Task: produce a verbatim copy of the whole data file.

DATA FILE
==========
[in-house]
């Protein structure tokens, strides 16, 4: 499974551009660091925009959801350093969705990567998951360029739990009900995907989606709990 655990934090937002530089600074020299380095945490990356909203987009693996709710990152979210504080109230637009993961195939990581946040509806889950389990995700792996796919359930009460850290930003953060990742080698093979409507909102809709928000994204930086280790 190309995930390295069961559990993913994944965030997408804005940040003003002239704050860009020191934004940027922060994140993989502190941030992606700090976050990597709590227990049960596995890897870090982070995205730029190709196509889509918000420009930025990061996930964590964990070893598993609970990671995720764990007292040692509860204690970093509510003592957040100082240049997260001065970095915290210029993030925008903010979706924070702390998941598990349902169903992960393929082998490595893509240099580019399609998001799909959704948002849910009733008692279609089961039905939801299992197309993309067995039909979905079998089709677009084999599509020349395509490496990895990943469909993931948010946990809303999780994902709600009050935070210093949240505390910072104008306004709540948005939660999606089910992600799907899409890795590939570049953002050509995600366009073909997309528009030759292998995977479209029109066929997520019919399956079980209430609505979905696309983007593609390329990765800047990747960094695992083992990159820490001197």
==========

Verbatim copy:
[in-house]
């Protein structure tokens, strides 16, 4: 499974551009660091925009959801350093969705990567998951360029739990009900995907989606709990 655990934090937002530089600074020299380095945490990356909203987009693996709710990152979210504080109230637009993961195939990581946040509806889950389990995700792996796919359930009460850290930003953060990742080698093979409507909102809709928000994204930086280790 190309995930390295069961559990993913994944965030997408804005940040003003002239704050860009020191934004940027922060994140993989502190941030992606700090976050990597709590227990049960596995890897870090982070995205730029190709196509889509918000420009930025990061996930964590964990070893598993609970990671995720764990007292040692509860204690970093509510003592957040100082240049997260001065970095915290210029993030925008903010979706924070702390998941598990349902169903992960393929082998490595893509240099580019399609998001799909959704948002849910009733008692279609089961039905939801299992197309993309067995039909979905079998089709677009084999599509020349395509490496990895990943469909993931948010946990809303999780994902709600009050935070210093949240505390910072104008306004709540948005939660999606089910992600799907899409890795590939570049953002050509995600366009073909997309528009030759292998995977479209029109066929997520019919399956079980209430609505979905696309983007593609390329990765800047990747960094695992083992990159820490001197």